She had more than 25 one-woman shows over her lifetime and in 2000, Foskett was included in “Photographing Maine 1840-2000,” a published compendium of Maine’s most significant photographers. In 2013, she was included in “Maine Women Pioneers III,” a collection of Maine’s best women artists.

“A sensitive and exacting observer, Maggie Foskett reveals nature’s incredible variety in new and surprising ways as she penetrates the internal structure of birds, plants, insects and reptiles,” a curator wrote of her 1998 exhibit at the National Academy of Sciences.

Born Margaret Edna Hughes in Sao Paulo, Brazil, on Nov. 15, 1919, Foskett was the first child of Edna and Reynold King Hughes, an American couple who relocated from the United States to South America for Hughes’ cattle ranching business.

Foskett completed her early education at the Sao Paulo Graded School, founded by her father, and matriculated to Bryn Mawr College in Pennsylvania in 1939, majoring in English.

Bryn Mawr College remained an important touchstone throughout her life, and she credited its faculty for instilling the belief that she could pursue her own interests at a time when women were expected to adopt traditional roles.

Foskett’s first marriage ended in divorce and she married her second husband, John D. Foskett, a Chicago businessman, in 1962, ultimately residing in the Chicago suburb of Geneva, Ill.

Foskett began her artistic career working with stained glass. At the age of 57, she enrolled in a community college course in photography and began shooting and developing black and white film.

But she became enthralled by the brilliant colors made possible by Cibachrome photography, and started working exclusively in color even though the medium had not yet been embraced by critics as a legitimate photographic art form alongside black and white photography.

At her second home on Sanibel Island, Foskett photographed tropical plants and sea shells, always at close range, and developed the images into 18 x 24 inch Cibachrome prints, magnifying small objects into larger than life works of art.

“A rag picker of small cosmologies in nature,” she sometimes called herself.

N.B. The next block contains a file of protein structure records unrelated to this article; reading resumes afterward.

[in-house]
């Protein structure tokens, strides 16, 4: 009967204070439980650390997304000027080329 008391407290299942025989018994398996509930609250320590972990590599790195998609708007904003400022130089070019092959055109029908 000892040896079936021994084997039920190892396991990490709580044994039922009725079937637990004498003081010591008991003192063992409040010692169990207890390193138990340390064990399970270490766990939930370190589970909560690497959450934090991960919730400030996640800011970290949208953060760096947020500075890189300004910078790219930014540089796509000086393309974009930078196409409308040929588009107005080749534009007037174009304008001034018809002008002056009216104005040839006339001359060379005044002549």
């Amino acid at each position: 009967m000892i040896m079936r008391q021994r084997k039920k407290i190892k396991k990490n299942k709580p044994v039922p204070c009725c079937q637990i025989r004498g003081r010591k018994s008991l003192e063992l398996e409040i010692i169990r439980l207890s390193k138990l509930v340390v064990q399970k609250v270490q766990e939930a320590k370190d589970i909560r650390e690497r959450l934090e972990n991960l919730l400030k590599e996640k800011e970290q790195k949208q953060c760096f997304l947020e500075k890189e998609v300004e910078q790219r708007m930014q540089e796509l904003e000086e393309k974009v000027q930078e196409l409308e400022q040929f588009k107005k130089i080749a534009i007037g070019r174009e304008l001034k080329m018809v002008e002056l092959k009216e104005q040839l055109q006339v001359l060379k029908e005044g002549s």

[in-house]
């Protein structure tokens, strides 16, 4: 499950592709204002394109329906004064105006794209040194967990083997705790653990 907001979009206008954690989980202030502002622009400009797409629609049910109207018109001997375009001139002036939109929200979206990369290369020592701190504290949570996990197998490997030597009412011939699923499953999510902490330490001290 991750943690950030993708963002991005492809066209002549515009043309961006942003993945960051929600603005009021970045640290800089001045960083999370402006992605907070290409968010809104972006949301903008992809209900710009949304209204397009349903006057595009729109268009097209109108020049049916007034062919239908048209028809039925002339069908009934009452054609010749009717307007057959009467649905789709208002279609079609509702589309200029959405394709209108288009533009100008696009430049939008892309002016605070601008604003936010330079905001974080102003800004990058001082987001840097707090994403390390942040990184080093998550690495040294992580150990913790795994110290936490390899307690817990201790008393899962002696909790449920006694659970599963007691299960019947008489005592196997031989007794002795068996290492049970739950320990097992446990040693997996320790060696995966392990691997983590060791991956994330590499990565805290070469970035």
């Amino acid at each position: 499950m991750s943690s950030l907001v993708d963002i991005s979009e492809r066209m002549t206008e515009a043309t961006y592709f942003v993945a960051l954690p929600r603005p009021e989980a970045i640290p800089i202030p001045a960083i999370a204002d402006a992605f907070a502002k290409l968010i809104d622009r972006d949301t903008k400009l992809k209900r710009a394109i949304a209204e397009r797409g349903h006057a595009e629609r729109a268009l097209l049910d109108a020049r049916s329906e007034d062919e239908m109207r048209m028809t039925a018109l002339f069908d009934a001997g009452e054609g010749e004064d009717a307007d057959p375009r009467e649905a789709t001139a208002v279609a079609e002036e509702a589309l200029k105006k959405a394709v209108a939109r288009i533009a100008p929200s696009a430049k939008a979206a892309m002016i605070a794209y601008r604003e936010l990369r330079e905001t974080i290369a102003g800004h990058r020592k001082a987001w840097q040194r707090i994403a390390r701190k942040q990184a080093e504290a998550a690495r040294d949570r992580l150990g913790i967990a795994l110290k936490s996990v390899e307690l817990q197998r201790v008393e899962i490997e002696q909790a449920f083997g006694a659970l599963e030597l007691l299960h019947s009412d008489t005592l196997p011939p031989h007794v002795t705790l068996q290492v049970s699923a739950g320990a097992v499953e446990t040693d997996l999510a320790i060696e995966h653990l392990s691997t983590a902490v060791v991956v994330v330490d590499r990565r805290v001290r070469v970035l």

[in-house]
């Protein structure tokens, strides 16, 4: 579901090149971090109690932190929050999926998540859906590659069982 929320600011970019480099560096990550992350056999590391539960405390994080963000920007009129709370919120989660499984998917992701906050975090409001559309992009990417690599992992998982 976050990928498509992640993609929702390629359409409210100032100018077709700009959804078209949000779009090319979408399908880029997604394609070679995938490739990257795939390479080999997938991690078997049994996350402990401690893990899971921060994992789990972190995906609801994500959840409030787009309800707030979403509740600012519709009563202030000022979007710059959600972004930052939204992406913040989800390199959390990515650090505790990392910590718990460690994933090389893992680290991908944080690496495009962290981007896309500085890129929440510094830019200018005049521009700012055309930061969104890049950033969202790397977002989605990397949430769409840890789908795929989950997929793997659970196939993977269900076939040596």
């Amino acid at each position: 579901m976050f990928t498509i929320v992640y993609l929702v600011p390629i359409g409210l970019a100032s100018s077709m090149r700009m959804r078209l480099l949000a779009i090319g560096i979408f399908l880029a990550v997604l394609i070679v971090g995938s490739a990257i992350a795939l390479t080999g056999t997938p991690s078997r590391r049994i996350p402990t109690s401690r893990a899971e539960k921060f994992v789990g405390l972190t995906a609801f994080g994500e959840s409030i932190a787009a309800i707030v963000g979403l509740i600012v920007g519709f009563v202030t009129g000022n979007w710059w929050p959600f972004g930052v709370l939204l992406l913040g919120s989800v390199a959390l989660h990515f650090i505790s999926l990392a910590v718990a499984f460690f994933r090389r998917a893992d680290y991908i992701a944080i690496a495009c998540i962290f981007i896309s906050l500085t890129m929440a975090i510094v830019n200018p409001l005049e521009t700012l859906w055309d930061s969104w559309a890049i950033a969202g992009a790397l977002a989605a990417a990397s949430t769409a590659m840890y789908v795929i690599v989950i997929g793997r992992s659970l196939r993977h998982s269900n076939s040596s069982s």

In 1984, Foskett moved from Illinois to Camden, Maine, and her career blossomed when she found a community of artists associated with Maine Photographic Workshops in the nearby town of Rockport.

Foskett studied photography with many of the best American photographers, including Ansel Adams, Sam Abell, Marie Cosindas, Ernst Haas and Jerry Uelsmann.

She discovered cliché verre by accident when, working in her darkroom in Florida, she turned on her enlarger and saw the translucent outline of a spider magnified on the photographic paper below.

Maggie Foskett

She began experimenting with what she saw. She took tiny bits of plants and insects, created an arrangement between two glass slides, and exposed the slides through the enlarger directly onto photographic paper.

The resulting images revealed intricate details and variations of color unseen by the naked eye. The idea of unmasking the hidden beauty and mysteries of tiny pieces of nature fascinated her for the rest of her life.

In dragonfly wings, she found honeycombs. In plant stamen, she found snowfalls of pollen. In flower petals, she found rainbows of color.

She discovered that even rocks, cut thinly, could be shot through with the bright light of her enlarger to create extraterrestrial landscapes.

Through her many years of work, Foskett noticed the patterns of life’s building blocks repeated themselves in nearly every object she photographed. She remarked that she also came to understand the fragility of nature; some compositions of flowers or insects might fade so quickly she had time for only one or two images.

Foskett told one interviewer that her goal was to “show how delicate our balance with mortality is.”

She stopped using her camera completely in 1995, devoting all her energy to cliché verre prints made from her enlarger. In her most productive years, Foskett worked 10 to 12 hours a day in her darkroom, shredding images that failed to deliver their promise and sometimes emerging with only one good print for the day.

Late in her career, she became fascinated with x-rays of injured birds and animals, and composed images that superimposed natural objects onto the skeletal traces revealed on the x-rays.

She experimented with human x-rays, too, usually her own. One of her most memorable images shows blades of grass layered over an x-ray of her thigh, with the caption, “and then my bones will hold the seeds of summer grass.”

Foskett took one detour from cliché verre. In 2004, she created an exhibit out of a series of old black and white photographs she shot in 1979 at a shuttered institution for “wayward girls” in Geneva, Ill., dating to the late 19th century.